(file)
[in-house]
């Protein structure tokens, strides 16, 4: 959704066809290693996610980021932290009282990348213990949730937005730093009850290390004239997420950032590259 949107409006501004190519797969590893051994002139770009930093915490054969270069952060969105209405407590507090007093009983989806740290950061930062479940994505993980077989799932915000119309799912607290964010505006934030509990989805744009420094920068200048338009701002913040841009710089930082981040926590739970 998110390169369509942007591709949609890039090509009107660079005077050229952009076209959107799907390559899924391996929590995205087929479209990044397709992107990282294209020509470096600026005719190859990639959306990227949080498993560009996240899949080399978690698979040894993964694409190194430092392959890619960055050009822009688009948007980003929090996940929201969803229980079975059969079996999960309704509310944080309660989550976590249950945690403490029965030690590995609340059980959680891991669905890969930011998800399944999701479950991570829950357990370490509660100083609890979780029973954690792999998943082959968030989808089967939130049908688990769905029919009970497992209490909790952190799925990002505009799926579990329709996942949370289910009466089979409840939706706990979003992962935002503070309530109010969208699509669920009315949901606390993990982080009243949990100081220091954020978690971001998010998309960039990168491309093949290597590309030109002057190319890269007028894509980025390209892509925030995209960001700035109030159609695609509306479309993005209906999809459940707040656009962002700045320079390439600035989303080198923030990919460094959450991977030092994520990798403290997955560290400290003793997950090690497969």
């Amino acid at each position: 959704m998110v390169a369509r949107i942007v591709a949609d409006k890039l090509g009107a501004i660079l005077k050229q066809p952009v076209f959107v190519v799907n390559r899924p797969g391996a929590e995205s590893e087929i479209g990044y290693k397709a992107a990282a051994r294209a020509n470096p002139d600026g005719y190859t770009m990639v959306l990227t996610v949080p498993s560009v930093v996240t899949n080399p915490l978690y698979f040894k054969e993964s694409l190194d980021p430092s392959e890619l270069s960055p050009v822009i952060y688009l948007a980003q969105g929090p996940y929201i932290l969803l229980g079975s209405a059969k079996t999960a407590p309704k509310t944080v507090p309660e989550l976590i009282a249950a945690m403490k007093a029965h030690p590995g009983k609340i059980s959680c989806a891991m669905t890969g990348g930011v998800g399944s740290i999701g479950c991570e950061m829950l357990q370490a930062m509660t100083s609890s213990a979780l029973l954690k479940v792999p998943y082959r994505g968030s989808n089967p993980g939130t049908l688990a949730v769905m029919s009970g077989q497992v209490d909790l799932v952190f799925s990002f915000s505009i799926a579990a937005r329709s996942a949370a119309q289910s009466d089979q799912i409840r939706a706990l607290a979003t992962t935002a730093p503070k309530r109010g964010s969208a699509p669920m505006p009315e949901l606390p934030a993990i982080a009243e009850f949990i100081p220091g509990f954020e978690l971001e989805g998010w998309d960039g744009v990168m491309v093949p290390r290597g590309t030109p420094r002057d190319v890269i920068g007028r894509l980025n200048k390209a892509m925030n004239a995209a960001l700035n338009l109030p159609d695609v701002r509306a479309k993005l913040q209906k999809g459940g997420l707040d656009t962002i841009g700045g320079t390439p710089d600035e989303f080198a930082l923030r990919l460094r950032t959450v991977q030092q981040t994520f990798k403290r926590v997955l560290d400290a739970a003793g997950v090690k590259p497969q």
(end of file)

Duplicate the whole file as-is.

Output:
[in-house]
């Protein structure tokens, strides 16, 4: 959704066809290693996610980021932290009282990348213990949730937005730093009850290390004239997420950032590259 949107409006501004190519797969590893051994002139770009930093915490054969270069952060969105209405407590507090007093009983989806740290950061930062479940994505993980077989799932915000119309799912607290964010505006934030509990989805744009420094920068200048338009701002913040841009710089930082981040926590739970 998110390169369509942007591709949609890039090509009107660079005077050229952009076209959107799907390559899924391996929590995205087929479209990044397709992107990282294209020509470096600026005719190859990639959306990227949080498993560009996240899949080399978690698979040894993964694409190194430092392959890619960055050009822009688009948007980003929090996940929201969803229980079975059969079996999960309704509310944080309660989550976590249950945690403490029965030690590995609340059980959680891991669905890969930011998800399944999701479950991570829950357990370490509660100083609890979780029973954690792999998943082959968030989808089967939130049908688990769905029919009970497992209490909790952190799925990002505009799926579990329709996942949370289910009466089979409840939706706990979003992962935002503070309530109010969208699509669920009315949901606390993990982080009243949990100081220091954020978690971001998010998309960039990168491309093949290597590309030109002057190319890269007028894509980025390209892509925030995209960001700035109030159609695609509306479309993005209906999809459940707040656009962002700045320079390439600035989303080198923030990919460094959450991977030092994520990798403290997955560290400290003793997950090690497969």
């Amino acid at each position: 959704m998110v390169a369509r949107i942007v591709a949609d409006k890039l090509g009107a501004i660079l005077k050229q066809p952009v076209f959107v190519v799907n390559r899924p797969g391996a929590e995205s590893e087929i479209g990044y290693k397709a992107a990282a051994r294209a020509n470096p002139d600026g005719y190859t770009m990639v959306l990227t996610v949080p498993s560009v930093v996240t899949n080399p915490l978690y698979f040894k054969e993964s694409l190194d980021p430092s392959e890619l270069s960055p050009v822009i952060y688009l948007a980003q969105g929090p996940y929201i932290l969803l229980g079975s209405a059969k079996t999960a407590p309704k509310t944080v507090p309660e989550l976590i009282a249950a945690m403490k007093a029965h030690p590995g009983k609340i059980s959680c989806a891991m669905t890969g990348g930011v998800g399944s740290i999701g479950c991570e950061m829950l357990q370490a930062m509660t100083s609890s213990a979780l029973l954690k479940v792999p998943y082959r994505g968030s989808n089967p993980g939130t049908l688990a949730v769905m029919s009970g077989q497992v209490d909790l799932v952190f799925s990002f915000s505009i799926a579990a937005r329709s996942a949370a119309q289910s009466d089979q799912i409840r939706a706990l607290a979003t992962t935002a730093p503070k309530r109010g964010s969208a699509p669920m505006p009315e949901l606390p934030a993990i982080a009243e009850f949990i100081p220091g509990f954020e978690l971001e989805g998010w998309d960039g744009v990168m491309v093949p290390r290597g590309t030109p420094r002057d190319v890269i920068g007028r894509l980025n200048k390209a892509m925030n004239a995209a960001l700035n338009l109030p159609d695609v701002r509306a479309k993005l913040q209906k999809g459940g997420l707040d656009t962002i841009g700045g320079t390439p710089d600035e989303f080198a930082l923030r990919l460094r950032t959450v991977q030092q981040t994520f990798k403290r926590v997955l560290d400290a739970a003793g997950v090690k590259p497969q």